Referring still to FIG. 5, the DAC 175 receives the adder output signal, and according to techniques well known in the art, produces an analog output signal. In an exemplary embodiment, the functions of the DAC 175, adder 155, and sample and hold circuit 190 may be combined into a single summing DAC device. The analog output signal is provided as an input signal to a sample and hold circuit 190, which in turn connects to the comparator 185. The comparator 185 compares the analog signal generated by DAC 175 with the sampled analog input (the electrogram) signal, indicated as Vin. If the voltage of Vin is greater than the analog output signal from the DAC 175, the comparator 185 produces an output signal with a predetermined state (either a HIGH logic state or a LOW logic state). Conversely, if the voltage of Vin is less than the analog signal from DAC 175, the comparator produces an output signal with the opposite state. The output signal from comparator 185 is provided as an input signal to the control logic 150 and to the successive approximation logic 120.
The control logic 150 receives a CLEAR signal as an input to control the timing and sequence of ADC operations. The control logic 150 also receives as an input the output signal of the comparator 185 to indicate the magnitude of the converted analog value relative to the voltage of the electrogram signal. The control logic 150 provides multiple output signals to control and orchestrate the operation of the logic comprising the ADC 100. In particular, the control logic 150 provides the COUNT and UP/DOWN control signals to the counter 110 to control counter operation. Similarly, the control logic 150 provides the comparison signal (COMP) to the successive approximation logic 120 which functions as a clocking input signal. The control logic 150 further controls the selection of input signals by both the control multiplexer 135 and the constant multiplexer 145. Lastly, the control logic 150 provides control signals (shown as ENABLE and CLEAR) to latch 195 to control the operation of those devices. The control logic may be implemented with programmable logic, if desired. In the preferred embodiment, the control logic 150 comprises a programmable logic array; one skilled in the art will understand, however, that the control logic also could be implemented with a microprocessor, or other processing circuitry.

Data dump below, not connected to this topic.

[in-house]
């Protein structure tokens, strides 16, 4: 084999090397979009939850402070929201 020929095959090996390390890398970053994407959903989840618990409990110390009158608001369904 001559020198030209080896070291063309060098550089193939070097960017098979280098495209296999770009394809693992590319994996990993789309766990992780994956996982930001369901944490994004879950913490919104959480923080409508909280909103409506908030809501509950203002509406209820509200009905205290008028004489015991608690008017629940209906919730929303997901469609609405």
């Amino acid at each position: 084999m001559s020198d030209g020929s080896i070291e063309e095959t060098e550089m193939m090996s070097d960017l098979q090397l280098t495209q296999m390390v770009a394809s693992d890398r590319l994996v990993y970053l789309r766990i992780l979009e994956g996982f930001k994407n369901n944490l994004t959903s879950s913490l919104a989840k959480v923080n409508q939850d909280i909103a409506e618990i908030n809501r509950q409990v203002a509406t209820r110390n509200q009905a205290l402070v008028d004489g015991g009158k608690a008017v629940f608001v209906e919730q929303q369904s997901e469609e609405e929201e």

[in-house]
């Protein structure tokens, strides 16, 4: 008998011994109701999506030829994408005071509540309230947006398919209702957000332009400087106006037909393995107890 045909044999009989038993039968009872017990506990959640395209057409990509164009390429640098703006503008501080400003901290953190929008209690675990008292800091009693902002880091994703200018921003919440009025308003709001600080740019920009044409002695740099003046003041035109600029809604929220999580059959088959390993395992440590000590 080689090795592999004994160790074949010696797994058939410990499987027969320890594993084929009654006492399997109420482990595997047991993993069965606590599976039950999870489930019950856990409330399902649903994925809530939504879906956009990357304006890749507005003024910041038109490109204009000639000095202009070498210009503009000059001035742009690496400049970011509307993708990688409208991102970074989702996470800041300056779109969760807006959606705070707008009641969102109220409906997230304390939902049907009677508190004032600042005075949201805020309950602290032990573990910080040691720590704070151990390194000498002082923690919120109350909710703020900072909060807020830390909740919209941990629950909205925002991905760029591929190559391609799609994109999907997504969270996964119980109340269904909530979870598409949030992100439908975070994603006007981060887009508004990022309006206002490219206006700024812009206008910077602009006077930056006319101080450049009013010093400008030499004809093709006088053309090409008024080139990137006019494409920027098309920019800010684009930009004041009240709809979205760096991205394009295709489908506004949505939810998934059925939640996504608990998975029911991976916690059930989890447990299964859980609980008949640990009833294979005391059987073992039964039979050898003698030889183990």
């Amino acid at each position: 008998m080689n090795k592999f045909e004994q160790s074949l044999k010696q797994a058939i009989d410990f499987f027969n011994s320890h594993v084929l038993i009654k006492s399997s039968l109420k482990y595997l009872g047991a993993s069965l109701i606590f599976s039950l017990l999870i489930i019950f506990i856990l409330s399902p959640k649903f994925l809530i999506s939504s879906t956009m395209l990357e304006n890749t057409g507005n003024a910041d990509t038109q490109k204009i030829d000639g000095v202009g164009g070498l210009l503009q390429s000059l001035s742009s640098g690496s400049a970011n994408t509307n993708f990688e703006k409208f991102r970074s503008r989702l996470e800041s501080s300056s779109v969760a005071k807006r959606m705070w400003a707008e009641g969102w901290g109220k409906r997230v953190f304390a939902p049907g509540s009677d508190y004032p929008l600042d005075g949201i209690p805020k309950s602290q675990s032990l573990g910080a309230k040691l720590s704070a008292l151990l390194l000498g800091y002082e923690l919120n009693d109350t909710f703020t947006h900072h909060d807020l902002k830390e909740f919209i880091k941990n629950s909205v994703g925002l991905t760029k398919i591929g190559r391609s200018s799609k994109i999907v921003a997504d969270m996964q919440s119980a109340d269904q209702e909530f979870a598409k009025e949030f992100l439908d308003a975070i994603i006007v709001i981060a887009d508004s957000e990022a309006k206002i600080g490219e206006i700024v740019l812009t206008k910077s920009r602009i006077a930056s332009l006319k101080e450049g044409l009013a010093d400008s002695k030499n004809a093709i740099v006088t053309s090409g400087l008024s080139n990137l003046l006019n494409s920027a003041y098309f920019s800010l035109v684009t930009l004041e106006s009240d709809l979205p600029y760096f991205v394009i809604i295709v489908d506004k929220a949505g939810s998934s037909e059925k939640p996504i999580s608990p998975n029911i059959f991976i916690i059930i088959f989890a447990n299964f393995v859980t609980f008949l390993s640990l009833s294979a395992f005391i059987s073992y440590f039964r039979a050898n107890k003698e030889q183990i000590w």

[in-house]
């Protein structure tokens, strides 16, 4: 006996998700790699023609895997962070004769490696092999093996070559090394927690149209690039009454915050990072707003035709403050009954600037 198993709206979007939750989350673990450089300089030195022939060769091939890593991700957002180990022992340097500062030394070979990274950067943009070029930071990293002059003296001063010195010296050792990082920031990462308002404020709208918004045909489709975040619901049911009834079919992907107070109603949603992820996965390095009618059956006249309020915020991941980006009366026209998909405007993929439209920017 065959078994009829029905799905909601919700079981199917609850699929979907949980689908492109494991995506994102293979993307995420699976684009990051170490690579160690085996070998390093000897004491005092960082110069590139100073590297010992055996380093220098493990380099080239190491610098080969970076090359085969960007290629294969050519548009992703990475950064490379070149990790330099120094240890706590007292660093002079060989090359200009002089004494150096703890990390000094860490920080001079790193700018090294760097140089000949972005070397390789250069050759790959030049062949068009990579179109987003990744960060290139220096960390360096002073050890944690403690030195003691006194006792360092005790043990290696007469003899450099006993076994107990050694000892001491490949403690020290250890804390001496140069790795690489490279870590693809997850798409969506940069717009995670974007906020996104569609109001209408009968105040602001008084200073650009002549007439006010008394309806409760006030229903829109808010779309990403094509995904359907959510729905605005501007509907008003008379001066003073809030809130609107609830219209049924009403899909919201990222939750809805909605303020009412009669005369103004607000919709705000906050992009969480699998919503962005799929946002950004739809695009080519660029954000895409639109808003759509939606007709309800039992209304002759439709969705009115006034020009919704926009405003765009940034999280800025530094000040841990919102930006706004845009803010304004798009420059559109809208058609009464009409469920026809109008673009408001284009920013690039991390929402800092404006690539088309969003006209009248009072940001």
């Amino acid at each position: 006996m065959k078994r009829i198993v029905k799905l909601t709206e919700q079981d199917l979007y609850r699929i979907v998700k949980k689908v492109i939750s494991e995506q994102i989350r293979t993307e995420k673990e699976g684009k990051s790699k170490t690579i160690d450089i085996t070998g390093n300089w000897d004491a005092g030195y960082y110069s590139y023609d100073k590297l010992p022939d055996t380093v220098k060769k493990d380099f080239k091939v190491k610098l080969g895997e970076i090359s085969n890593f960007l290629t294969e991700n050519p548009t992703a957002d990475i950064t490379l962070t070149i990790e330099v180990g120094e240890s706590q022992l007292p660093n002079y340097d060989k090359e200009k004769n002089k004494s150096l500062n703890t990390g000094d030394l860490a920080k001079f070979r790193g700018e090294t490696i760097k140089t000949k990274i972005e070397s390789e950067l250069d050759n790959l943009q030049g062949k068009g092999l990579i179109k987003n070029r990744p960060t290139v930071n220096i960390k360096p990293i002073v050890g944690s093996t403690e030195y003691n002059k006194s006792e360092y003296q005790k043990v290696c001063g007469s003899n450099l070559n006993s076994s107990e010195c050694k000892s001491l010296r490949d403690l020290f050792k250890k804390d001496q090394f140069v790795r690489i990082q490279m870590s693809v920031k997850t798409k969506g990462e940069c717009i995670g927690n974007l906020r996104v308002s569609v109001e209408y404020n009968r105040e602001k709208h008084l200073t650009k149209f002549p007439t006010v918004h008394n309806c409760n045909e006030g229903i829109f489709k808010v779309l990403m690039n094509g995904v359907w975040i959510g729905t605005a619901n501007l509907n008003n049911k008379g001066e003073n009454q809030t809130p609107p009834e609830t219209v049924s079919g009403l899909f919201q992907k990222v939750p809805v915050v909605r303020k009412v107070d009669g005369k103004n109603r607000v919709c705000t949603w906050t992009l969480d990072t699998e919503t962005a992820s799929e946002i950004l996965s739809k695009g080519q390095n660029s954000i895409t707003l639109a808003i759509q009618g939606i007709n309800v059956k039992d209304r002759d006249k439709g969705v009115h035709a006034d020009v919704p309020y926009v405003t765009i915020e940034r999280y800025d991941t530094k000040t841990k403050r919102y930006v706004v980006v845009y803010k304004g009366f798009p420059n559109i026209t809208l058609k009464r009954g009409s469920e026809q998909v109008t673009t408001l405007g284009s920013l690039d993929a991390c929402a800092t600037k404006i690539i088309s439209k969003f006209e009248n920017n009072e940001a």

The latch 195 receives the digital code value from the control multiplexer 135. The latch 195 also receives control input signals (shown as ENABLE and CLEAR) from the control logic 150. One skilled in the art will understand that other control signals may also be provided to increase the functionality of the latch. The output of the latch 195 connects to the ADC output bus ADC[N:0]. Depending upon the state of the ENABLE and CLEAR signals from control logic 150, the latch 195 either ignores the digital code value (if not enabled), stores the digital code values (if enabled), resets the latch contents (if cleared), or outputs the digital code value currently stored as the ADC output signal (if not cleared). Thus, when enabled, the latch 195 accepts the digital code value, and temporarily stores that value. On the subsequent clock cycle, the control logic may remove that value from the latch without providing an output signal on the ADC bus output by clearing the latch. The control logic 150 indicates that the stored value should be output onto the ADC data bus by not clearing the latch (i.e., by not asserting the CLEAR signal).